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Russian Activist Says She's Been Charged Under 'Undesirable Organization' Law

Yana Antonova holds a sign reading: "Freedom to political prisoners of Krasnodar region".
Yana Antonova holds a sign reading: "Freedom to political prisoners of Krasnodar region".

An activist in southern Russia says she has been charged with belonging to an "undesirable organization"’ as the state continues its crackdown against people associated with a rights group backed by a former oil tycoon.

Yana Antonova is one of several former members of Open Russia -- a civil rights organization connected to Mikhail Khodorkovsky -- that have come under investigation since January.

Investigators raided her apartment earlier this year. There was no immediate confirmation of the charges on the Investigative Committee's website.

In a Facebook post on May 21, Antonova denied committing any crimes, saying the law on "undesirable" organizations violates the Russian Constitution. She said her trial is scheduled to start soon.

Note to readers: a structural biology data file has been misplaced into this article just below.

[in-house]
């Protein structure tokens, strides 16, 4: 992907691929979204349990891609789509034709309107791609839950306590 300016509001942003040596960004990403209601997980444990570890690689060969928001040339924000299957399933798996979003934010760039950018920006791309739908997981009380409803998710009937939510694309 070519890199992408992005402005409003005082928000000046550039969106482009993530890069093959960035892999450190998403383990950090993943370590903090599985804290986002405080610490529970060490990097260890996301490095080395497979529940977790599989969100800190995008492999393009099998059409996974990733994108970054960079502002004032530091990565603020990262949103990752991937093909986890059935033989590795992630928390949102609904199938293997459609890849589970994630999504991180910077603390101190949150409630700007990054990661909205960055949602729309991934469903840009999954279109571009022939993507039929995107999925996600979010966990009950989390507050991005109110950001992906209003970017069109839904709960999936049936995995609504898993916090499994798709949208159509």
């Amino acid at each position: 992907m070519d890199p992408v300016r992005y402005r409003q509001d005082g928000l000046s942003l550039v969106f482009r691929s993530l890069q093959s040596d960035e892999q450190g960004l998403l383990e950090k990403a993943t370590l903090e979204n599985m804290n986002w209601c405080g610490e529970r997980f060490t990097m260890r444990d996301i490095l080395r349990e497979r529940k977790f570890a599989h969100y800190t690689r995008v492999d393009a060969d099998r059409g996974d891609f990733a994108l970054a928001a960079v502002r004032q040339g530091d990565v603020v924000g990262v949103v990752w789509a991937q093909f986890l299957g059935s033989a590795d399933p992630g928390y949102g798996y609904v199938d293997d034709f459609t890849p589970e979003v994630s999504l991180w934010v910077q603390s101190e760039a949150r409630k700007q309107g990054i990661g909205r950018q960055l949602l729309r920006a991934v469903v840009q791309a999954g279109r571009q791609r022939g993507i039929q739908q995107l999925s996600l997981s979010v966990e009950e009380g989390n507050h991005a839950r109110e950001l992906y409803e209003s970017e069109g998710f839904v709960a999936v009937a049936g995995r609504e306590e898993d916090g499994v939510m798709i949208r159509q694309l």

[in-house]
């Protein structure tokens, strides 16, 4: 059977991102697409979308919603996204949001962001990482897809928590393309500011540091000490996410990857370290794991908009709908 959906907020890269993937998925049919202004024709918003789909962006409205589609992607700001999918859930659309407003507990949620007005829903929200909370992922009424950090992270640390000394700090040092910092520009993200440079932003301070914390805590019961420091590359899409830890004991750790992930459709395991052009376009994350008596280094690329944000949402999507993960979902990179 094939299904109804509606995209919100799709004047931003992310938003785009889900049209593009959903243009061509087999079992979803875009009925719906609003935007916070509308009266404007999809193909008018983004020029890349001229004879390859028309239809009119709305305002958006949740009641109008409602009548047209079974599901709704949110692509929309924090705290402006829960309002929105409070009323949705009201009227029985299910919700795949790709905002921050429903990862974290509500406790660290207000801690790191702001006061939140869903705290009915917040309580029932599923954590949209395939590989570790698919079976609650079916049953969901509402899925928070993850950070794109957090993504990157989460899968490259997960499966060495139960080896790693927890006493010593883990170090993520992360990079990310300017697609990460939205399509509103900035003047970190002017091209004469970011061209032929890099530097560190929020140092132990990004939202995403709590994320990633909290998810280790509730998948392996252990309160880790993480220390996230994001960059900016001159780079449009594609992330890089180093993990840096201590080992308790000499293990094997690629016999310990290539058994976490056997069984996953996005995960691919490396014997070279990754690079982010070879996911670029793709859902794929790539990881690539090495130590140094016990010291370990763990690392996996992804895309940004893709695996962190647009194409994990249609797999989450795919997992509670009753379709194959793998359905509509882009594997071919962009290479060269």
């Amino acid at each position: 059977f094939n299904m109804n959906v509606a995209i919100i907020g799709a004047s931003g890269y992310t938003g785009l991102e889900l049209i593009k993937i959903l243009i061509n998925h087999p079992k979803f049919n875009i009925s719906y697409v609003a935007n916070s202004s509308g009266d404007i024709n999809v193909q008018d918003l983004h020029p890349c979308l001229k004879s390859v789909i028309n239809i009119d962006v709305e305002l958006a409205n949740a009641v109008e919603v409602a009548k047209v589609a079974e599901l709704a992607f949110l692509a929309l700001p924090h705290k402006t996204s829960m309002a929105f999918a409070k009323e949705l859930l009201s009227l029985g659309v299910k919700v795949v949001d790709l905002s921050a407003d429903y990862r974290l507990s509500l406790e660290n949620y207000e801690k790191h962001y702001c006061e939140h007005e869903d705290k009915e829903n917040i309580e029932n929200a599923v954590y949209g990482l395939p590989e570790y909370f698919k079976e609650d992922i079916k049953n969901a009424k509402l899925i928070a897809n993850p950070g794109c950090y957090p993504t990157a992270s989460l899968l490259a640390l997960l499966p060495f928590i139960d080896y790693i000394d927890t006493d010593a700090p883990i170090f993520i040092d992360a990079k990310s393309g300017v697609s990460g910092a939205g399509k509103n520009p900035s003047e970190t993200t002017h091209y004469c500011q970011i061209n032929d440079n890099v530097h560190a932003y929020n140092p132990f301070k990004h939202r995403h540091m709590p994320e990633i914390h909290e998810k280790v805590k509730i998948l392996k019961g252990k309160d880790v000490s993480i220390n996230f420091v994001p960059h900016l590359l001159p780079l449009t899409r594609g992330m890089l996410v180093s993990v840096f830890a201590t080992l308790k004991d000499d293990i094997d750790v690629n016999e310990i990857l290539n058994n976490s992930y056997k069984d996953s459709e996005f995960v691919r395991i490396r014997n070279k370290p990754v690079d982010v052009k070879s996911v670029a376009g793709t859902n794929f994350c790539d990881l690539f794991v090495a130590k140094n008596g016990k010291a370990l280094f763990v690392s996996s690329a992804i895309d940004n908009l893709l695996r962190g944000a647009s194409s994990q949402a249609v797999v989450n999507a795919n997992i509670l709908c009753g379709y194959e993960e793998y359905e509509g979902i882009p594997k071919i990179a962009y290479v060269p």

The “undesirable organization” law, adopted in May 2015, was part of a series of regulations pushed by the Kremlin that squeezed many nonprofit and nongovernmental organizations who received funding from foreign sources.

The Russian Prosecutor-General's Office declared Open Russia "undesirable” in 2017. Those who support the group have come under “increasing pressure” from the authorities, Human Rights Watch said in March.

On January 21, law enforcement agents in Rostov-on-Don, Kazan, and Ulyanovsk raided the homes of nine activists, including Anastasia Shevchenko, affiliated with Open Russia. Shevchenko, a single mother of three, was placed under house arrest but allowed at the last minute to see her ill daughter shortly before she died.

Open Russia was launched by Khodorkovsky, who was Russia's richest man until he was arrested in 2003 on charges of tax evasion that he and his supporters called politically motivated. Khodorkovsky was released from prison in 2013 and resides abroad.

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